Injured Spouse

What exactly is an “injured spouse?” Isn’t there something called an “innocent” spouse? Yes, there is, and they are quite different. For now, let’s define an injured spouse.

“Injured” spouse means there is one spouse who has a tax debt and the other spouse doesn’t. This situation normally comes about when, as a single (non-married) person, one or the other of the future spouses incurs a federal tax debt that remains unpaid. Then, when that individual gets married and files married filing jointly, the non-liable spouse could lose out on any subsequent refund, because when a couple files jointly, a “joint” liability is created. Unless the couple “reminds” IRS that only one of the couple has the tax debt from the unmarried period, any refund attributable to the “injured” spouse will be held to pay the other spouse’s debt.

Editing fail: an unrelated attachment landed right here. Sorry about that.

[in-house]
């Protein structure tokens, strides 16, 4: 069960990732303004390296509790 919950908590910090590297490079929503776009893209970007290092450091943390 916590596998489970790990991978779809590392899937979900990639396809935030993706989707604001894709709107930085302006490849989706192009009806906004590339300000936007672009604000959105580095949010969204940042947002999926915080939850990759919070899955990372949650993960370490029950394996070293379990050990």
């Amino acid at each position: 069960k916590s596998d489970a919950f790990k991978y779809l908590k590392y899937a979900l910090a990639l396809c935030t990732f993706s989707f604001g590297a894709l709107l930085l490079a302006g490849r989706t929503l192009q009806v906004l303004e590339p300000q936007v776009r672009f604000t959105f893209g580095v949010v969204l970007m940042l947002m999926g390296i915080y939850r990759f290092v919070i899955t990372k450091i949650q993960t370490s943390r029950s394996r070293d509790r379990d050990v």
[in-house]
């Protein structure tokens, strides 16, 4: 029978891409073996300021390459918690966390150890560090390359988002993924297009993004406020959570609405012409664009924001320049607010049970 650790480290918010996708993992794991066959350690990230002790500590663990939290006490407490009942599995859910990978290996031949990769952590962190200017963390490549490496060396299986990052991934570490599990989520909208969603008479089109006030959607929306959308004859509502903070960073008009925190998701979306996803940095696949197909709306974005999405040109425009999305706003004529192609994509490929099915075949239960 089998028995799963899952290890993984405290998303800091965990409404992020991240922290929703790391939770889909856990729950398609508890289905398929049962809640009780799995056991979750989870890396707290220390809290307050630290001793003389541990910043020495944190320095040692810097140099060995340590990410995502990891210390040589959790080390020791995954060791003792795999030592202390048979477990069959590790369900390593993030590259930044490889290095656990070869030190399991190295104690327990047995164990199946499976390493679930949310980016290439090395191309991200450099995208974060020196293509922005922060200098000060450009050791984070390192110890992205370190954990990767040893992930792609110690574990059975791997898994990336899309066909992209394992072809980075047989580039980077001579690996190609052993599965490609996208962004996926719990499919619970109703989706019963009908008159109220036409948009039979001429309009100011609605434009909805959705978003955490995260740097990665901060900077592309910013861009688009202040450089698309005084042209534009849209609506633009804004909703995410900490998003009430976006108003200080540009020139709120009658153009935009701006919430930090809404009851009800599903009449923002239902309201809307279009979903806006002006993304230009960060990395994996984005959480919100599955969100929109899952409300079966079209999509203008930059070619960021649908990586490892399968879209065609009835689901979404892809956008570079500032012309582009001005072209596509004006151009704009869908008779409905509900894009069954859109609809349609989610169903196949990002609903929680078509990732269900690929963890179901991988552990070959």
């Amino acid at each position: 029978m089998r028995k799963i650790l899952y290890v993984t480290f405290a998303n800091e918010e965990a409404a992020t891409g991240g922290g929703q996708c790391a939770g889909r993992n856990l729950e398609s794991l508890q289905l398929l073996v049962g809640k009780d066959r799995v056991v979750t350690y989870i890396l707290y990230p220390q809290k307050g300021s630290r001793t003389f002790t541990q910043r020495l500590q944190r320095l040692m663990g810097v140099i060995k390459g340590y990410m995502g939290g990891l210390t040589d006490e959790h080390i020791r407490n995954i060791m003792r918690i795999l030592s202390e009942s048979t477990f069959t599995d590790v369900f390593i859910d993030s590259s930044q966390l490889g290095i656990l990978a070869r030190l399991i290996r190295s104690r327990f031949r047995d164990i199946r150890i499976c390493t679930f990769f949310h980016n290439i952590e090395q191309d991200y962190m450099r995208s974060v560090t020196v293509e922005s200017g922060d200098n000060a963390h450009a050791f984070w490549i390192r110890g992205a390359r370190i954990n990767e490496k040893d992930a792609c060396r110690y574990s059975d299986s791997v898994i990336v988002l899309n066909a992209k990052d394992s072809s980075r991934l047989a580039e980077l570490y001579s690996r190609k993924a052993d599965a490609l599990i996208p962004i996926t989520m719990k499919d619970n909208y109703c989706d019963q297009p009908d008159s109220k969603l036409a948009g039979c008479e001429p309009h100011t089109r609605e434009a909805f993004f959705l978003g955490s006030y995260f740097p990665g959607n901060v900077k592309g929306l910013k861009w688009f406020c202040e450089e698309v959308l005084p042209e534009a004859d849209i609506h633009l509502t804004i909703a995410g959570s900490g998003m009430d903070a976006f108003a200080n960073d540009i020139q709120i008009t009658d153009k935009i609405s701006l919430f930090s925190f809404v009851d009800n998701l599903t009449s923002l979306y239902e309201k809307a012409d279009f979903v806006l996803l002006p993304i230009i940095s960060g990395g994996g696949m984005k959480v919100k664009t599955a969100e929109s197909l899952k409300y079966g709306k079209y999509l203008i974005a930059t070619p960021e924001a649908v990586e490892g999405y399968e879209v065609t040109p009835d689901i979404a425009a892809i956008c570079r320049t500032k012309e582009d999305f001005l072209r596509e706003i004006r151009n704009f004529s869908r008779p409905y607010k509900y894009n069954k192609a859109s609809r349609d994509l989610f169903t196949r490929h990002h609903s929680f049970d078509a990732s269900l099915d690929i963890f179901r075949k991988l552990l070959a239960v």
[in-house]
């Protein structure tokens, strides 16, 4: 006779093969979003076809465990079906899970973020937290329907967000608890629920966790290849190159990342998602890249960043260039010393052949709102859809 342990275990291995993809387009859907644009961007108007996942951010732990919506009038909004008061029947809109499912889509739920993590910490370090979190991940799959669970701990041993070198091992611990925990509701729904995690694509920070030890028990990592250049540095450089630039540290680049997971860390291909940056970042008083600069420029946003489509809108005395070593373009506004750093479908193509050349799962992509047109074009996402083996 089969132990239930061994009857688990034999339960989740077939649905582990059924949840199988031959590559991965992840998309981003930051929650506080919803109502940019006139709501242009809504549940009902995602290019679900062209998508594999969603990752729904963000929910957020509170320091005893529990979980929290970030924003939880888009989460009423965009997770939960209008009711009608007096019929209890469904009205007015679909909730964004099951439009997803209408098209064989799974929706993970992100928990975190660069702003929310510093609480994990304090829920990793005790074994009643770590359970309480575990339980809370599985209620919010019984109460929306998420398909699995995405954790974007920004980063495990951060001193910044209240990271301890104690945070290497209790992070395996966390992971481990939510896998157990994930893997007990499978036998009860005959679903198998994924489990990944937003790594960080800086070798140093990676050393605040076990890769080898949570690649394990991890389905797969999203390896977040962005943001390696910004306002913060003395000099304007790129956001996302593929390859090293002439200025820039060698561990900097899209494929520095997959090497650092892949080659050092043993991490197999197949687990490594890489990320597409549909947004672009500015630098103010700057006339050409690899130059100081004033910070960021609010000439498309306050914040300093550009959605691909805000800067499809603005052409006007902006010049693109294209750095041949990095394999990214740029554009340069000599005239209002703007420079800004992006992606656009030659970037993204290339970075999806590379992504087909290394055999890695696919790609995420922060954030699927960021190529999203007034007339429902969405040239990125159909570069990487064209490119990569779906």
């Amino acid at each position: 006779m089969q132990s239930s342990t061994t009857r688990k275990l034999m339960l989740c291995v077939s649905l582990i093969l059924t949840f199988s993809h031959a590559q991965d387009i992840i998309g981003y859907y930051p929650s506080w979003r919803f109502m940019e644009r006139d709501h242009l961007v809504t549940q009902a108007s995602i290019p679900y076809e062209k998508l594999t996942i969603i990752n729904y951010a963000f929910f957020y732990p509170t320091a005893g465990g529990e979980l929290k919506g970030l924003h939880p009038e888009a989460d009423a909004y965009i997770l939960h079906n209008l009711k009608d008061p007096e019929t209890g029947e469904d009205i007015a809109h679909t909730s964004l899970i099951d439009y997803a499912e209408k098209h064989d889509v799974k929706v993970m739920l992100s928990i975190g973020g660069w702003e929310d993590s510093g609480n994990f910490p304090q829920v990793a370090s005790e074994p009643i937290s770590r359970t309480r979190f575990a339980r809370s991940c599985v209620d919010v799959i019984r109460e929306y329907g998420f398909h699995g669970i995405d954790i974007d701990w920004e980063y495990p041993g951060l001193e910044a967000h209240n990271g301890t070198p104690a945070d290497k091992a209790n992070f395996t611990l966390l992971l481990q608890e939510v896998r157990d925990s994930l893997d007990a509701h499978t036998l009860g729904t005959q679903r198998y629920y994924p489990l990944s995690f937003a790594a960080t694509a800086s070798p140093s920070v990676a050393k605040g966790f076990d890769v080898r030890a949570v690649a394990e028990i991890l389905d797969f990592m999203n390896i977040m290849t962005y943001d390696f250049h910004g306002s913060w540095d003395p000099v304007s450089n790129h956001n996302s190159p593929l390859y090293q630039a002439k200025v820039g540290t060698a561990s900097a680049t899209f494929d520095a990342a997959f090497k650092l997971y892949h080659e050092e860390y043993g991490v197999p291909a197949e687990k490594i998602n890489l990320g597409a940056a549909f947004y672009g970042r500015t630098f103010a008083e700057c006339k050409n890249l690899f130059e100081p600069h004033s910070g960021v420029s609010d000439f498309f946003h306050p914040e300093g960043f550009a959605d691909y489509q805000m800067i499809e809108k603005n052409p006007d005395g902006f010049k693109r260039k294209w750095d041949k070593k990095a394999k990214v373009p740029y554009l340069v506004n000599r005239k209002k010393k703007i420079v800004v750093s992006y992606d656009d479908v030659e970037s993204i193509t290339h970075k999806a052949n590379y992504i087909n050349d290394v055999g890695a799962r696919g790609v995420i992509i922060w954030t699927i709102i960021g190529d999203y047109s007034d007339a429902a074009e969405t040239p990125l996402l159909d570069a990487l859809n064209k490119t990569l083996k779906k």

There are two ways to avoid this problem. One is simply for a married couple to file married filing separate. The non-liable spouse files separately with his or her own taxpayer identification number (Social Security number), and their overpayment will be refunded.

The second method is to file jointly which usually is financially more advantageous for a married couple. Form 8379 is used to request relief from joint liability for a previous tax debt attributable to the liable spouse, and to secure the division of the tax overpayment so that the injured spouse receives his or her refund. The Form 8379 can be filed with the return, or later as a claim.

As an Enrolled Agent, a federal tax expert, Jeffrey Mitchell can determine when injured spouse applies and assist the taxpayer in protecting their refunds.